CMI or MBA, which should I choose?


If you’re eager to develop your managerial career and progress in your leadership role, earning an advanced qualification could be exactly what you need. 

There are so many management qualifications out there, but after filtering through all of those options, one of the most common decisions people can be left with is: CMI or MBA?

Choosing between CMI or MBA is not the easiest of decisions as they are both quality qualifications, and while both CMI and MBAs can teach you how to drive a business to success, they are definitely not the same thing.

Read on to find out what each of these qualifications are, what you’d need to do to get them, and how each one could benefit you in your future career.

1. What is CMI?

2. What is an MBA?

3. Entry requirements

4. Where you can get CMI or MBAs

5. What are the costs vs benefits?

6. Which is more recognisable?

7. What are the courses like?

8. Conclusion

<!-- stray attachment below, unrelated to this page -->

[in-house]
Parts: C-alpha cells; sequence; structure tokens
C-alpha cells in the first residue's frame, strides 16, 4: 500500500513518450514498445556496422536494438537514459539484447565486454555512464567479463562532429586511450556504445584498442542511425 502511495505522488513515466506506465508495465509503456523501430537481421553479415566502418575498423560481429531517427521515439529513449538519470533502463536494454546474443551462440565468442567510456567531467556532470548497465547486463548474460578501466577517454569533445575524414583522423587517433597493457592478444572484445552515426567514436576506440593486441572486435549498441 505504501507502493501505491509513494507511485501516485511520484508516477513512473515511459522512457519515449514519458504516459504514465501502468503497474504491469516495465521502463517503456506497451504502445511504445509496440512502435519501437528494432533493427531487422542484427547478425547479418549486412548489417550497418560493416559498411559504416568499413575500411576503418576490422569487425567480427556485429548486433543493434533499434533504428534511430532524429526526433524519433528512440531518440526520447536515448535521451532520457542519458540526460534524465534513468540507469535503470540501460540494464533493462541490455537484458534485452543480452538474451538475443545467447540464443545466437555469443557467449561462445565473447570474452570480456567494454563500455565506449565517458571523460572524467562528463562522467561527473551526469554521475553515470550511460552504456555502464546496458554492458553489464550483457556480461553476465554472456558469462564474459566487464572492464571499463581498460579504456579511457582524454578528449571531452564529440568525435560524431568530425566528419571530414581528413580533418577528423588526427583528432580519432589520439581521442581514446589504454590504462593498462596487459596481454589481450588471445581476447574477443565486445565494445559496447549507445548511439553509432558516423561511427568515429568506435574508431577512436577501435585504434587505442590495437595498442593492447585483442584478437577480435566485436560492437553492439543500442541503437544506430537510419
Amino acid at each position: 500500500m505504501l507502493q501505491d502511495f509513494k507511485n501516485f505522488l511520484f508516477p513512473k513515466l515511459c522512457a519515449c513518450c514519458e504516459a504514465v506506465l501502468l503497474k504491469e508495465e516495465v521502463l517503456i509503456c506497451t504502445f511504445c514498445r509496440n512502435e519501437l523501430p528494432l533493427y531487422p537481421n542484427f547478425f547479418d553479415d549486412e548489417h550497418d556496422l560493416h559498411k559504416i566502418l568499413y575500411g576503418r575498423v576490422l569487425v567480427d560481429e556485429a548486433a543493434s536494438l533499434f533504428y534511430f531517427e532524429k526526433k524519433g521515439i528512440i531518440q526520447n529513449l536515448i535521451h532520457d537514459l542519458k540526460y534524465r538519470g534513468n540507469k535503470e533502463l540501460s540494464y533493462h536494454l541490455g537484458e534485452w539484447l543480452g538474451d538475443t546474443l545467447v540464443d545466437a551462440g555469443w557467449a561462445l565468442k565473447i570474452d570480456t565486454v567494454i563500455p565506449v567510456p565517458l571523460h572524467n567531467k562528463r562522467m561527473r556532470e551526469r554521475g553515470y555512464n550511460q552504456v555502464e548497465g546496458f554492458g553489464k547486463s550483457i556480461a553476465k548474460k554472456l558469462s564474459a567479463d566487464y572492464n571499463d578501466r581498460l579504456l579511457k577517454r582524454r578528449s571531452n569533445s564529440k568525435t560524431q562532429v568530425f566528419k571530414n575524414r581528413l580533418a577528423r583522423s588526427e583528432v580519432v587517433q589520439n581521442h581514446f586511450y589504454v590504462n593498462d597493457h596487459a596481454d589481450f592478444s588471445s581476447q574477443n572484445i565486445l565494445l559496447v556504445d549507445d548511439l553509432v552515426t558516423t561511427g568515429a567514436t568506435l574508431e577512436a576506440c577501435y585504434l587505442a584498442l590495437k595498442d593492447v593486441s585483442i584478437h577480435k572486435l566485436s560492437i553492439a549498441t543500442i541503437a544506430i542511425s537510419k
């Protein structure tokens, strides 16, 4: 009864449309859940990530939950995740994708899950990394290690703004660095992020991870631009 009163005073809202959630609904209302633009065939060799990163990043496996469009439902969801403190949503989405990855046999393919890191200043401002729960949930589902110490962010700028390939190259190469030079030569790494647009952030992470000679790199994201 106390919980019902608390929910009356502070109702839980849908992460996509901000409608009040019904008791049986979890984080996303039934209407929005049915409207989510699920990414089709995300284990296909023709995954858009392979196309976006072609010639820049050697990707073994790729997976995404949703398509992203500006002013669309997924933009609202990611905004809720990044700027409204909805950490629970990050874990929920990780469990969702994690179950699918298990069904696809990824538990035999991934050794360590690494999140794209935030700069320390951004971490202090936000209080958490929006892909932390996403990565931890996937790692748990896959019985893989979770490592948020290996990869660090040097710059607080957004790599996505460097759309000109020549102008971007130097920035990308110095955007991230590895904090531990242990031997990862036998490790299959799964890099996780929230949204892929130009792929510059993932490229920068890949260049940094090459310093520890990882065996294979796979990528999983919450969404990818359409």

1. What is CMI?

The Chartered Management Institute (CMI) produces professional qualifications for people at every level of the management pyramid, from team leaders at level 2 up to directors and CEOs at level 8.

But don’t panic! You don’t have to do every level!

Most people tend to take level 3, level 5 and level 7 since these levels represent the most significant steps from entering into management up to directing the company. 

From level 5 onwards, you can apply to become a Chartered Manager, which is a prestigious title that can increase your opportunities for promotion or employment at senior management levels.

Here’s how the three most common levels stack up against the more traditional qualifications:


CMI Level 3Equivalent to an A level

CMI Level 5Equivalent to a HND (higher national diploma) or foundation degree

CMI Level 7Equivalent to a master’s degree